Simple state machine example

I have been investigating using the ruby state_machine gem for a project. State machines can be very handy in simplifying code where objects move through various states. The state_machine gem embeds state machine behavior into any class that uses it. My first test was to create a simple todo list example. The todo list will include a main list that contains items and sublists. This allows a way to organize items easily into sublists.

A simple way to do this is to declare two classes List and Item and allow an object of class List to contain a list of Lists and a list of Items. This approach allows a flat list with many items, or a hierarchical list with top-level items, but also sub-lists that contain their own items.

In addition to lists and items, I want is to track whether I have completed all of the items in a list. In the case of a hierarchical list this means all items of sub-lists as well. Thus in addition to lists and items, we need to track whether items and lists are in progress or completed.

The next step is deciding on the states of the two object types. For my example, I decided: * a list will have an initial state of available, and will transition to state started when the first item on the list is completed. When all items and sublists are completed the list will move to the state completed. * an item will have an initial state of available and will transition to completed when the item is finished.

Finally I want to inform the user when: * an item is completed * a list is completed * the project is completed (all items and sublists are completed)

Here is a quick example of the code to meet these requirements:

require 'rubygems'
require 'state_machine'
class Item
attr_accessor :name, :description
state_machine :item_state, :initial => :available do
after_transition :available=> :completed, :do => :item_completed
event :finish do
transition [:available] => :completed
state :completed do
def initialize(item_name, item_description, parent = nil)
@name = item_name
@description = item_description
@parent_list = parent
super() # NOTE: This *must* be called, otherwise states won't get initialized
def item_completed
puts "finished item #{}"
if @parent_list
class List
attr_accessor :name, :description, :lists, :items
state_machine :list_state, :initial => :available do
after_transition :started=> :completed, :do => :list_completed
event :start do
transition [:available] => :started
event :finish do
transition [:started] => :completed
state :started do
# take any actions related to moving to started state.
state :completed do
# take any actions related to moving to completed state.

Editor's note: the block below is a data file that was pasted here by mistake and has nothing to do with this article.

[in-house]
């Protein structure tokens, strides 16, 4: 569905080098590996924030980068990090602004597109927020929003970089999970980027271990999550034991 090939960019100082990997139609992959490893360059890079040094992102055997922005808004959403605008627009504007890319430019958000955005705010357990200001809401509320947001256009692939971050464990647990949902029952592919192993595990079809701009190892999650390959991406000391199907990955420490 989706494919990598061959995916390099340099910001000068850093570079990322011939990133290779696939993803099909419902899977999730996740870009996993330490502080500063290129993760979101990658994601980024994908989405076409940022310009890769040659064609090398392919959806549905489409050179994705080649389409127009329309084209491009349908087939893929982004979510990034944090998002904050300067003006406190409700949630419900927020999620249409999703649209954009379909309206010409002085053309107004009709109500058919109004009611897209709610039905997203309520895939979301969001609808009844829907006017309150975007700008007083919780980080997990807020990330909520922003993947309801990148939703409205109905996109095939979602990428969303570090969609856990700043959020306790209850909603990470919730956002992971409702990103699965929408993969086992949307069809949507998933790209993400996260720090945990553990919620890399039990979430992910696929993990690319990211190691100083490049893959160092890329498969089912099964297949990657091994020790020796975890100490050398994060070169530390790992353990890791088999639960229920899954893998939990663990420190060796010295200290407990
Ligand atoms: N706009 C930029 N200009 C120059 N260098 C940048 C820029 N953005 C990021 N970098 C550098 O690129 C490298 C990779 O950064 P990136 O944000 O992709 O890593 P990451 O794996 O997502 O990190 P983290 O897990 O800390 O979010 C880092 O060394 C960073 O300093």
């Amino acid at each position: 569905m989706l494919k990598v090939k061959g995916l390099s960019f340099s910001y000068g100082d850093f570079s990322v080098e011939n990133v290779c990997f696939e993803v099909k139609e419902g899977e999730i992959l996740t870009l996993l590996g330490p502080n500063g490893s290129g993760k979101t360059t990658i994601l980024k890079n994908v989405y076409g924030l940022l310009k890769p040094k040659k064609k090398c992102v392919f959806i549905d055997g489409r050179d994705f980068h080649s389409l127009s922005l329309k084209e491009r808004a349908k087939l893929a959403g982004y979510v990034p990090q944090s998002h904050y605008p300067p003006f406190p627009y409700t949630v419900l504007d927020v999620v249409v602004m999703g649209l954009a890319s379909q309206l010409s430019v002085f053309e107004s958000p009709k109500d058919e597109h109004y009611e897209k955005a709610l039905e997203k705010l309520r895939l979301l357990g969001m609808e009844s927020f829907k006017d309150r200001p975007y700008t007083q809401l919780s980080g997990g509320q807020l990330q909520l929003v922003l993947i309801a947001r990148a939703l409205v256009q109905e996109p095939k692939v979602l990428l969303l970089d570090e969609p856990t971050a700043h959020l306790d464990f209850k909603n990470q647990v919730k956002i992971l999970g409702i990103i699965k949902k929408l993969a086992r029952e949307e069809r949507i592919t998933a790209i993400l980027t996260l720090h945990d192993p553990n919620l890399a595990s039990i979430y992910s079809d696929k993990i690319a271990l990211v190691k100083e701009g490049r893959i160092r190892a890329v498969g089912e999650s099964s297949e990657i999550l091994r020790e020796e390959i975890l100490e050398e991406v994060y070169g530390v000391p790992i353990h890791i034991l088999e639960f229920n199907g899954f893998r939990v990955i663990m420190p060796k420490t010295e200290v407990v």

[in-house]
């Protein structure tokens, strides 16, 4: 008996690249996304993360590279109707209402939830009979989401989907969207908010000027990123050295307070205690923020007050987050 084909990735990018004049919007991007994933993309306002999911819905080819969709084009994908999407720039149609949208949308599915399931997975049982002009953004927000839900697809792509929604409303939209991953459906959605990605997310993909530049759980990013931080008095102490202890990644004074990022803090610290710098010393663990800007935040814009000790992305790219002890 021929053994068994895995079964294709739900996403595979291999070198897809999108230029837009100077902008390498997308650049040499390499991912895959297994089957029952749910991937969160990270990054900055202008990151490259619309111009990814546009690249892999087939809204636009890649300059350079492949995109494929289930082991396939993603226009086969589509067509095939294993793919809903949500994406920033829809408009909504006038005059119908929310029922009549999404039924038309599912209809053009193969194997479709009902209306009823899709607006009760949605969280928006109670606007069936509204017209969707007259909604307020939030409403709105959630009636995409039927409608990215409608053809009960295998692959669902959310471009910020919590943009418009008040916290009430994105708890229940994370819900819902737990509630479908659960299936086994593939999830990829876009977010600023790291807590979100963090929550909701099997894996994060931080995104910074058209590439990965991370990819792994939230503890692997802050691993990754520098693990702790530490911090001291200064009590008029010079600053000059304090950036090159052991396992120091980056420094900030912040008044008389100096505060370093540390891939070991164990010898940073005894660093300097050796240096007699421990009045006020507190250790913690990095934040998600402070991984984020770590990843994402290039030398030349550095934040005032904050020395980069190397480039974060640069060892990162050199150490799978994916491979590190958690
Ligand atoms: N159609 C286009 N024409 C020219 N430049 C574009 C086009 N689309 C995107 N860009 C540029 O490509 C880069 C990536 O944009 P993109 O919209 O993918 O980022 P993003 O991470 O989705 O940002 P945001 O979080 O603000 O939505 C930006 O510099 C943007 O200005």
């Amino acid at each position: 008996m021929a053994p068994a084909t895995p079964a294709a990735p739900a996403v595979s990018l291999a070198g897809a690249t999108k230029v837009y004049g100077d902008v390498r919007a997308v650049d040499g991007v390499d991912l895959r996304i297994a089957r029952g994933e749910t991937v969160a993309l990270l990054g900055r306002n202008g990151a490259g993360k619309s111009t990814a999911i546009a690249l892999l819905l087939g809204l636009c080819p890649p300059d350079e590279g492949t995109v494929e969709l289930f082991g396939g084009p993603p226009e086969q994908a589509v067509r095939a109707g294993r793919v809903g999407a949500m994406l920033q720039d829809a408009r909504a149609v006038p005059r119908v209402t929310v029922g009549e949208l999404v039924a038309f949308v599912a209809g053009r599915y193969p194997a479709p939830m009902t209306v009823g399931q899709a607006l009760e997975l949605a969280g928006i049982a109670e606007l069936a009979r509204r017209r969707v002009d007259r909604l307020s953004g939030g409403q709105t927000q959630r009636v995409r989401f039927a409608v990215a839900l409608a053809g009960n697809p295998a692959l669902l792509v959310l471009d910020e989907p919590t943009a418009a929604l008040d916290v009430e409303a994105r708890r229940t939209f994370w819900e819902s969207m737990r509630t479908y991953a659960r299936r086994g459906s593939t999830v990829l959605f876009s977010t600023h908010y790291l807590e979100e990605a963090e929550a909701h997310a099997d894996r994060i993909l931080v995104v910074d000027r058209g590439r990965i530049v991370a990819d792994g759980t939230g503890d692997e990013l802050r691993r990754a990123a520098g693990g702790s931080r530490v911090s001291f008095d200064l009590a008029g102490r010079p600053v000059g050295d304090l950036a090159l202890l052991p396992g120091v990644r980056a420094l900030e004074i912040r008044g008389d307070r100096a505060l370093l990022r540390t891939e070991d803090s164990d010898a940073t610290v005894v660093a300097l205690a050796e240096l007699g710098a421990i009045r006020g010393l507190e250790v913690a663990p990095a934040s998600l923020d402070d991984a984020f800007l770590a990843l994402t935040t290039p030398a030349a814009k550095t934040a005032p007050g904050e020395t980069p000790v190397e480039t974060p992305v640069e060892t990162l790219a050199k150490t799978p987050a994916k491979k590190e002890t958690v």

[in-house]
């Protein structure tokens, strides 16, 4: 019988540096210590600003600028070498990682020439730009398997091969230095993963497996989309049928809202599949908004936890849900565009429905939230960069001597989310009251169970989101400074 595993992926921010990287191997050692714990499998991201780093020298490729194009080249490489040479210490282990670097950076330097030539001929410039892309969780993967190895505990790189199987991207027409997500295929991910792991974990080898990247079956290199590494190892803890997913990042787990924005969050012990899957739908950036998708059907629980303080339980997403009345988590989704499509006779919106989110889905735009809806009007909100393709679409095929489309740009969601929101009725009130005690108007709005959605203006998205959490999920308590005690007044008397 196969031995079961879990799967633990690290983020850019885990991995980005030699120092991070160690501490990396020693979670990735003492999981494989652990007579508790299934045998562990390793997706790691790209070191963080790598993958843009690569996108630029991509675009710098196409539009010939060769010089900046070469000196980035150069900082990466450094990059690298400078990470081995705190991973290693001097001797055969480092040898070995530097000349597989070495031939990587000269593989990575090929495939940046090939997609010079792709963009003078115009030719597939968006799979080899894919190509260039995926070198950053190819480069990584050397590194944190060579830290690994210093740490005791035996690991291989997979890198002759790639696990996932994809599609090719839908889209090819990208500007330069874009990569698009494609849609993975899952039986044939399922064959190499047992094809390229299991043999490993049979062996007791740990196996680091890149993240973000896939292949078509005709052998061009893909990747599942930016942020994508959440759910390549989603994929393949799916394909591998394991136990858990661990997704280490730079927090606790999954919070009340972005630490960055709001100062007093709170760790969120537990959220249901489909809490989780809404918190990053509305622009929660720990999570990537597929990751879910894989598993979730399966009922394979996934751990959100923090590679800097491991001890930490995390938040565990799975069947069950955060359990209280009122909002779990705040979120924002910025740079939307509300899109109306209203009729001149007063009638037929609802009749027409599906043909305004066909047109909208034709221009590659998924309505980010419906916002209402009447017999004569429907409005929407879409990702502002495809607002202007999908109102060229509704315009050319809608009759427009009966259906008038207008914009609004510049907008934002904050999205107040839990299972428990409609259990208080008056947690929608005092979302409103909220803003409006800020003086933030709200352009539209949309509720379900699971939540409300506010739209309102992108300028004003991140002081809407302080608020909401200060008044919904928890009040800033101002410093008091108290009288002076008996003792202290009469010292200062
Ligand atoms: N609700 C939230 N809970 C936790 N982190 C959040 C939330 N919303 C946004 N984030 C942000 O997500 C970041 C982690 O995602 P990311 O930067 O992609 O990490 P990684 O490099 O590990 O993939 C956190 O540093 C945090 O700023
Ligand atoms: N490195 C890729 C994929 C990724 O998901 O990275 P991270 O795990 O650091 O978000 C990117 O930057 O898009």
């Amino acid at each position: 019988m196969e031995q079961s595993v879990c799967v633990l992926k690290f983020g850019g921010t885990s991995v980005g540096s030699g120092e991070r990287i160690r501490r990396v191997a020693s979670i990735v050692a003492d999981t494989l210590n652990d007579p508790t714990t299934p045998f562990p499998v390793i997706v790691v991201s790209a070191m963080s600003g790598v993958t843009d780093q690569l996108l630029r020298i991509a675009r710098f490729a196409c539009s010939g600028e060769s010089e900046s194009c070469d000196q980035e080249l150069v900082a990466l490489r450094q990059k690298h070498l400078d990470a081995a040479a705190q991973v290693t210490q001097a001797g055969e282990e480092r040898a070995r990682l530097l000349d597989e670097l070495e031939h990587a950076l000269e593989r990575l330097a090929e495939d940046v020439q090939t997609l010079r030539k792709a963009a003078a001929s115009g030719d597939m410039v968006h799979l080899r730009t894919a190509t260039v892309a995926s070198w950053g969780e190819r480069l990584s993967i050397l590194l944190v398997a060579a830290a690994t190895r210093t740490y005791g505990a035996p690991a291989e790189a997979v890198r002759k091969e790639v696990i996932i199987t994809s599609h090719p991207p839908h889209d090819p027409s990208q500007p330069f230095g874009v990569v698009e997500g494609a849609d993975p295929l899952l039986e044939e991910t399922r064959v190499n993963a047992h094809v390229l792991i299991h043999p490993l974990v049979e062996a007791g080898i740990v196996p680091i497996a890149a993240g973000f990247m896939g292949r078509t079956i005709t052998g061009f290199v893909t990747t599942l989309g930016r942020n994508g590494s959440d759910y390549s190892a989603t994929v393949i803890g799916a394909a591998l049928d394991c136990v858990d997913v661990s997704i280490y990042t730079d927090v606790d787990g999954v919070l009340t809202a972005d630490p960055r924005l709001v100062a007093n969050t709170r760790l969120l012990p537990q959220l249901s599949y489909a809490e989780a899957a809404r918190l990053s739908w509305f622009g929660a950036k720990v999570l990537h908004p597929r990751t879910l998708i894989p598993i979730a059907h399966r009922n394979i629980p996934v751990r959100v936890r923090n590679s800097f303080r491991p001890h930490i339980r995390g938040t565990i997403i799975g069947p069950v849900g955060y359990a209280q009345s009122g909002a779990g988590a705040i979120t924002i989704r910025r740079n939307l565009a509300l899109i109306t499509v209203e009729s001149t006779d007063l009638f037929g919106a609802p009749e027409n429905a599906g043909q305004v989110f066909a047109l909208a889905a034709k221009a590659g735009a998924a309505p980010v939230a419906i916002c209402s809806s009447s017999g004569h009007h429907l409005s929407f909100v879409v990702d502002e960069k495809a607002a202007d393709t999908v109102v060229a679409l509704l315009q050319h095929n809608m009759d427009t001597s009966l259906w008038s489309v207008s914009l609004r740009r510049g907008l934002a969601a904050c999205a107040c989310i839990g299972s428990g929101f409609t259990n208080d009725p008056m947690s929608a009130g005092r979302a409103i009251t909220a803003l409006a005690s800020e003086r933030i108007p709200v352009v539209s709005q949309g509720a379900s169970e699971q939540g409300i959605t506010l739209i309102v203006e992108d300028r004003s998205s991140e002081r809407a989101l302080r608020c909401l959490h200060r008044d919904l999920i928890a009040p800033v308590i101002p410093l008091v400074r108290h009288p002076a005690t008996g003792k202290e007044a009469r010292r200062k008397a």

def initialize(list_name, list_description, parent = nil)
@name = list_name
@description = list_description
@lists = []
@items = []
@parent = parent
super() # NOTE: This *must* be called, otherwise states won't get initialized
def add_list(name, description)
@lists <<, description, self)
def add_item (name, description)
@items <<, description, self)
# Called by child item when item is completed. Allows check for
# all items completed.
def child_item_completed
# once the first item is completed consider this list started
if self.list_state == "available"
# if all items are completed move this list to completed state.
if{|i| i.item_state != "completed"}.empty?
def child_list_completed
# if this is a sublist let parent know this list is completed.
# else this is top level list and everything is completed.
if{|i| i.item_state != "completed"}.empty?
if{|l| l.list_state != "completed"}.empty?
def list_completed
if @parent
puts "congrats on completing list #{}"
puts "congrats on completing project #{}"

As you can see there is a rich environment for embedding behavior, including adding it in the state definitions, adding it using the before_transition method, and adding it using the after_transition method. You can also define methods inside the state definition so you can extend the functionality of a state.

Now if you load this example in IRB you can play with the lists and items like so:

 load "list_example.rb"
 list ="Groceries", "Get some groceries")
 wf = list.add_list("Whole Foods", "Get some groceries from Whole Foods")
 milk = list.add_item("Milk", "2% Milk")
 strawberries = wf.add_item("Strawberries", "Ripe organic Strawberries"))
 oranges = wf.add_item("Oranges", "Ripe mandarine oranges")

 =&gt; finished item Strawberries

 =&gt; finished item Oranges
 =&gt; congrats on completing list Whole Foods

 =&gt; finished item Milk
 =&gt; congrats on completing project Groceries

This was a really simple example, but shows how easy it is to create classes that embed state machines. For more check out the state_machine gem.

State Diagrams

The library also allows you to generate graphs of the states and transitions in each class. For example:

create a Rakefile.rb

 require 'tasks/state_machine'
 require './list_example.rb

Then in terminal execute:

 rake state_machine:draw CLASS=List 

For the List class shown above this will generate a png file named List_list_state.png that looks like the image below.

The List class is very simple so the diagram is also simple. In the case of my project there are many states and more complicated transitions between states so the diagram can be very handy to visualize what is happening when debugging a strange transition,


This todo list example is very simple but it allows exploring the basic features of the state_machine gem, and demonstrates how simple it is to add state machine functionality to classes. If a class you are designing has variables that keep state, and you are triggering behaviors when those variables change, then a state machine will likely be a more clean approach to organizing behavior in your class.